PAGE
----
Reckoning with Modernism
Ribak/Mandelman House, Taos, New Mexico
If we begin with Baudelaire, we are directed to be modern at all costs. I remember as a child delighting in anything French. The expression ‘a la mode’ brought to mind big hair and crinoline underskirts as well as heaps of ice cream on top of anything. Being modern was living in glass houses and wearing pointy shoes. To be modern at all costs is a tall order for a land of consumer sheep following tail to tail through the drive up lane. But this is not what Baudelaire means in my mind. Philip Guston says that Baudelaire wanted to put the smell of armpits in his poems. He saw modern as a way of being, the way he felt life. This is a good place to begin.
I begin a painting in one of two directions. Either I reach a place devoid of reference relying on the paint to direct me. This is as difficult as beginning a meditation and clearing out the mind of all the debris of the day. But when it is good, it is as if the painting reveals itself in some mysterious way, allowing me to see what it wants, not what I demand of it. I have a big old clock on the wall of my studio my brother rescued from a bate shop. On the clock hangs a sign THE TIME IS NOW. And by bringing the paint and myself back to the “now” I sometimes find that that great philosophical problem I want to solve in my painting has just been accomplished by following the paint. This is what my teacher Jorge Fick tried to knock into me-the medium is the metaphor. By feeling the lushness of the paint, of the drag of the brush against the dry surface of linen says something about that very moment. And by saying something about that very moment, one is talking about the history of the world or quantum physics or convenience stores.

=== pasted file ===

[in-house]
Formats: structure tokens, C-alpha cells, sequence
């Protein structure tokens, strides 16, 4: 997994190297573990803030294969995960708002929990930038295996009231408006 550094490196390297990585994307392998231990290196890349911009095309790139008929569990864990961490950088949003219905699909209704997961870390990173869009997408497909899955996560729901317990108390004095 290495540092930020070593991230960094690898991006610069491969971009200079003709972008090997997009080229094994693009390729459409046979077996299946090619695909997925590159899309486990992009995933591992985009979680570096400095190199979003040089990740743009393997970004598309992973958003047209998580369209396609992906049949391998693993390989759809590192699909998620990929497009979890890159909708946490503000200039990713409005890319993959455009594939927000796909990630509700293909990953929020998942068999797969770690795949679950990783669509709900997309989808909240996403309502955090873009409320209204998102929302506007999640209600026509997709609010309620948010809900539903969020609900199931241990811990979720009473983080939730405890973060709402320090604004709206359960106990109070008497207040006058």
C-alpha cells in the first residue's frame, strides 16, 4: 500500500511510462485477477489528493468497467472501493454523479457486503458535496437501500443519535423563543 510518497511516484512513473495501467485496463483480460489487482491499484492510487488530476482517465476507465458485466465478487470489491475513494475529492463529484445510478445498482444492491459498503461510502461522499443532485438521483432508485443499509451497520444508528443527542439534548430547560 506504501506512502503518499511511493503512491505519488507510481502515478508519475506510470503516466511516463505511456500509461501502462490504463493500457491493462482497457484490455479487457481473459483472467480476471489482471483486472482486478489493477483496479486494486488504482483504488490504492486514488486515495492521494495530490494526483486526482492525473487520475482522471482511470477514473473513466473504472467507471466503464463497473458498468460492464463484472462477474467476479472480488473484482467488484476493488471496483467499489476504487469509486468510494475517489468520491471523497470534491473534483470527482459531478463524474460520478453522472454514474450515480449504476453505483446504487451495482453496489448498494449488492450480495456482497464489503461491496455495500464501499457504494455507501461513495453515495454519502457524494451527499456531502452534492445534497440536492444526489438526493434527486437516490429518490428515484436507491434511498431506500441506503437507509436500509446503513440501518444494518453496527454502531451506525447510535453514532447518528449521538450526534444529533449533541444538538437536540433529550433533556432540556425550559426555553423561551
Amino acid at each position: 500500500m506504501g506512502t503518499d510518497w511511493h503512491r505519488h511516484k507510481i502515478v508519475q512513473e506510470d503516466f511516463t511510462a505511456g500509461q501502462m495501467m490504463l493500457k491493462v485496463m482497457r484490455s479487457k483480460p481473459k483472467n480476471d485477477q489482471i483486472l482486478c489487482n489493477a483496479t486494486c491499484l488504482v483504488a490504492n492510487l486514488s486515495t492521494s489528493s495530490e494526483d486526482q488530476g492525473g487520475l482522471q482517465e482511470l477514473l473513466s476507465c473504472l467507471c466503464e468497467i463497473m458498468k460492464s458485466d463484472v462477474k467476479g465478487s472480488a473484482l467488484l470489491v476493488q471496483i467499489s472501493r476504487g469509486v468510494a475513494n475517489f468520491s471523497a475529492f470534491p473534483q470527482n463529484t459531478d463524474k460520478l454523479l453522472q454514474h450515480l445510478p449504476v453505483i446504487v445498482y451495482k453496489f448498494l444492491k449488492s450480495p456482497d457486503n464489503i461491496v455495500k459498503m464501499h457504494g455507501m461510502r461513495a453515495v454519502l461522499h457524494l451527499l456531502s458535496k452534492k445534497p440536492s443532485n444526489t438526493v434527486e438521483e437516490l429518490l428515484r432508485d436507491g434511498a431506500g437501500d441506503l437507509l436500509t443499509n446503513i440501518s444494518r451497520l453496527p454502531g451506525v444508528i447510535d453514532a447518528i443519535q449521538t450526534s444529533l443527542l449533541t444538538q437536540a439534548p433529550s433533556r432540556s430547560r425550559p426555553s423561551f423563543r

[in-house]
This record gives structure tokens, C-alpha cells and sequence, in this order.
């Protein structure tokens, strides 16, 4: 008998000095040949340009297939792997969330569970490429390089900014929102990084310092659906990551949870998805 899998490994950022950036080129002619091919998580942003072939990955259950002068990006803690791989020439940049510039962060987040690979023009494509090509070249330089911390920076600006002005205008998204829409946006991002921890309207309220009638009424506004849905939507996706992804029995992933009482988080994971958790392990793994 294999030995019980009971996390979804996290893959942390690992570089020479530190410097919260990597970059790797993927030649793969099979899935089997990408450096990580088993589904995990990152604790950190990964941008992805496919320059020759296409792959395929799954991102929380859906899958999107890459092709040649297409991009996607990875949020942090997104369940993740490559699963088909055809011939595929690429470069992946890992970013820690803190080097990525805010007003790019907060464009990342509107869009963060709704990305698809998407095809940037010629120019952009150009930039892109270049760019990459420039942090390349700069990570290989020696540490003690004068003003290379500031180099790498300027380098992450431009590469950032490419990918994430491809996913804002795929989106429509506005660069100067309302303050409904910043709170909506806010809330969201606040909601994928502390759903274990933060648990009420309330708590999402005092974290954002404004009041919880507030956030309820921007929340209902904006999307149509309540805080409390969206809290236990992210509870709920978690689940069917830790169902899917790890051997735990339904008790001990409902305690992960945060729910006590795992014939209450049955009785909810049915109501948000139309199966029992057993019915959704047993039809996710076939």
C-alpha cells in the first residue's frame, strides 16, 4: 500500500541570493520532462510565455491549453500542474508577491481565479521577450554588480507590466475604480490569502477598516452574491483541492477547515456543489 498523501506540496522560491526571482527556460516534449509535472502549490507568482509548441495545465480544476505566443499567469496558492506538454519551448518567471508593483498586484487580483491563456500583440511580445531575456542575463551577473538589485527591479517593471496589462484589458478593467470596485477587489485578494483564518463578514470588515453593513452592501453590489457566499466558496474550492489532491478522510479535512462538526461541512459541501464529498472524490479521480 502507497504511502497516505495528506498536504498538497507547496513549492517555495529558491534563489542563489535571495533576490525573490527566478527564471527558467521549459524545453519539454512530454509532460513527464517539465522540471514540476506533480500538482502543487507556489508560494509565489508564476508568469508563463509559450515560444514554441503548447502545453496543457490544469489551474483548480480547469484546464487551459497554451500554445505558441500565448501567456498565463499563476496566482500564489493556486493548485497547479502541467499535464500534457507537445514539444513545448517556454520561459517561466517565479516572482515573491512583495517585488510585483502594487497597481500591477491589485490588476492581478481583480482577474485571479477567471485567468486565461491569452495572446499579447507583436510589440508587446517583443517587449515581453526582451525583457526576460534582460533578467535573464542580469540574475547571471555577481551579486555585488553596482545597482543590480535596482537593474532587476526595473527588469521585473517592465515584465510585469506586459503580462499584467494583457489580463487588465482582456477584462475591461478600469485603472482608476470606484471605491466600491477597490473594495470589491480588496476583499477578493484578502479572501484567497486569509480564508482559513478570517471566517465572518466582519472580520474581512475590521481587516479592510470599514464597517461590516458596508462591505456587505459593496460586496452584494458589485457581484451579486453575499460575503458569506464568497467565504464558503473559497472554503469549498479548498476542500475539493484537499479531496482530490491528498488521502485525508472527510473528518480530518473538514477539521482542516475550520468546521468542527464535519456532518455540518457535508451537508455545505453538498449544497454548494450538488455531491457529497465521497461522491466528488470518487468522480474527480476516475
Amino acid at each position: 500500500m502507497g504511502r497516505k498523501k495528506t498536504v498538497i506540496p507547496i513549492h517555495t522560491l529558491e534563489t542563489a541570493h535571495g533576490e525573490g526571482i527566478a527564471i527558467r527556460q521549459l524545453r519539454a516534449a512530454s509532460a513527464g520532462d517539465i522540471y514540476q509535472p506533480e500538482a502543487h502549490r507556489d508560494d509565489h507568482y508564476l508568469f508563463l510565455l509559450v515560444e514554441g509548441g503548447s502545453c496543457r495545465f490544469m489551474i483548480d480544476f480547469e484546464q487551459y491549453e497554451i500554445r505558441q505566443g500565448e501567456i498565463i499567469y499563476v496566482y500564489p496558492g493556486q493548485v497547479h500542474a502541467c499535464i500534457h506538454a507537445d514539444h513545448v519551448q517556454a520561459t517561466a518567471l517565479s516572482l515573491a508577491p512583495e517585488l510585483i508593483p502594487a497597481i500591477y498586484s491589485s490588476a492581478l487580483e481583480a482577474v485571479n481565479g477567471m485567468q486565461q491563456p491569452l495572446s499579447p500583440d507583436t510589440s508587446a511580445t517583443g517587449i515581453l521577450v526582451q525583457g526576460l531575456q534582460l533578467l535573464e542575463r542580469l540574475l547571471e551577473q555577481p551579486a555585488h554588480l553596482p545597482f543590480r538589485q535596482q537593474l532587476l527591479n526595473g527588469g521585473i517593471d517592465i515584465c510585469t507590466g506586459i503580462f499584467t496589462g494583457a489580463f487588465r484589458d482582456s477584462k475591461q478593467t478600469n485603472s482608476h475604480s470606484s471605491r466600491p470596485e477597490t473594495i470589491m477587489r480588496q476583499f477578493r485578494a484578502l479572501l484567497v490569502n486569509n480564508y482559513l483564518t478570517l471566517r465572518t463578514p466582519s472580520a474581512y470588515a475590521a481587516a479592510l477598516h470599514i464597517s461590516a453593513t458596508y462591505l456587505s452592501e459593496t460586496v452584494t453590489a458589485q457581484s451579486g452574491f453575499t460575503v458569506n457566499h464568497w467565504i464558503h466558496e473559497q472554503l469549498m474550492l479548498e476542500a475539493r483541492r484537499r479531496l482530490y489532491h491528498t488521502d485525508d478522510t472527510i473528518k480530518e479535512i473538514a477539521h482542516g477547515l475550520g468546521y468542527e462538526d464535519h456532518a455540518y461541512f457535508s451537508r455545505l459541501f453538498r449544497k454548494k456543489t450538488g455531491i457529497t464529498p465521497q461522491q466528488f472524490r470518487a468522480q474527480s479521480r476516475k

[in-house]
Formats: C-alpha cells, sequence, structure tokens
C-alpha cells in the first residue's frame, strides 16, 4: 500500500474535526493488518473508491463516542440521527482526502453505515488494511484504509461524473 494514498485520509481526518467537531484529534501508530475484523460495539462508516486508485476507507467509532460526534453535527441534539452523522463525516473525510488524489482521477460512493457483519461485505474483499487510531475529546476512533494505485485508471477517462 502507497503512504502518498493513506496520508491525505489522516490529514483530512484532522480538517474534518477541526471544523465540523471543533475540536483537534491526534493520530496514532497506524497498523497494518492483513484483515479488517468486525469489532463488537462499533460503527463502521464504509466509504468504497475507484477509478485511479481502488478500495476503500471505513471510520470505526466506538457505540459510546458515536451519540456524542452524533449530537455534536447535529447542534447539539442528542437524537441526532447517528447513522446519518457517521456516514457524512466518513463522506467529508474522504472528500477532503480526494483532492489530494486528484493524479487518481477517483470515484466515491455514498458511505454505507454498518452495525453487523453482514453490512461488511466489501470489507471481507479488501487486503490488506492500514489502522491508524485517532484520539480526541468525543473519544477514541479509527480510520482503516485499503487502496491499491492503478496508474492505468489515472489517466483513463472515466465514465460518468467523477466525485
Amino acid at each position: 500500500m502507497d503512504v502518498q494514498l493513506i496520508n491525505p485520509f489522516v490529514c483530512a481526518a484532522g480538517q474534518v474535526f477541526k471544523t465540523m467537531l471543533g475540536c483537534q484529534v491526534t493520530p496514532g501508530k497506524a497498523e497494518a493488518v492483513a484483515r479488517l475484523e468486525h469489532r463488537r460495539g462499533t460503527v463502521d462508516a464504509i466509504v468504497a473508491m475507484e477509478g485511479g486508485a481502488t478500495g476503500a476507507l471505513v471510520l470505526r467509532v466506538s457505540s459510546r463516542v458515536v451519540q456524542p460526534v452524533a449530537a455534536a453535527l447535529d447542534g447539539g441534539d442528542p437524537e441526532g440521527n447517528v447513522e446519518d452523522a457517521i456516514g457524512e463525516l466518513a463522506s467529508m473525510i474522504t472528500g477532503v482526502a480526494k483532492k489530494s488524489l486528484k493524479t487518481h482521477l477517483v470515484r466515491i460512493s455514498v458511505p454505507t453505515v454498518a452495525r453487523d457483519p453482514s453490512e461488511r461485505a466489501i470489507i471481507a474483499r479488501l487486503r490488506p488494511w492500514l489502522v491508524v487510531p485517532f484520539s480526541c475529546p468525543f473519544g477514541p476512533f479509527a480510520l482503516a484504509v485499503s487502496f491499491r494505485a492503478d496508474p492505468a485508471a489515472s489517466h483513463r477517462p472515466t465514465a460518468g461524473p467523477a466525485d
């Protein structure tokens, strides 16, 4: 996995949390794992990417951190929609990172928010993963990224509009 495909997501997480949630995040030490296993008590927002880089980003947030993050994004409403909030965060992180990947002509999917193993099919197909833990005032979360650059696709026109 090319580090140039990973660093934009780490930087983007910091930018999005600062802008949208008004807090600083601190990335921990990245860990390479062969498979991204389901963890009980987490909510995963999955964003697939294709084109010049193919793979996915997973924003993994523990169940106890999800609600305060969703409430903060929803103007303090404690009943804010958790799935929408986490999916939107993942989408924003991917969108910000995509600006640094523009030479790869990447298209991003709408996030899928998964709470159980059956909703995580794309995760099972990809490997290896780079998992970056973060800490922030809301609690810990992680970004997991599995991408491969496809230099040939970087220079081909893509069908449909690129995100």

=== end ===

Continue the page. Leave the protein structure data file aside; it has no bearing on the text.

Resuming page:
Or I begin the work by continuing an experiment in synsethesia with my friend and poetry translator, Sonja Kravanja. We began the Poem Paintings 20 years ago and started up this process again in January 2013. Sonja sits in a big chair in my studio and reads from her translations, sometimes in Slovene, sometimes in English. Something happens. I may not know cognitively what she is reading, but emotively I am swept away and it becomes like a dance hearing the words that become color or stroke. Of course, there is the touch of reference. But when it is really humming, I am trance-like; I become the conduit for the sound of the poem to meet the canvas.
Delacroix really gets there with modernism. In his diaries, he writes “Modern is the man. Not style.” I think what he is getting to here is that one comes from an authentic, gut place where one is moved by the emotion of the moment. By holding witness to the now we discover the universal.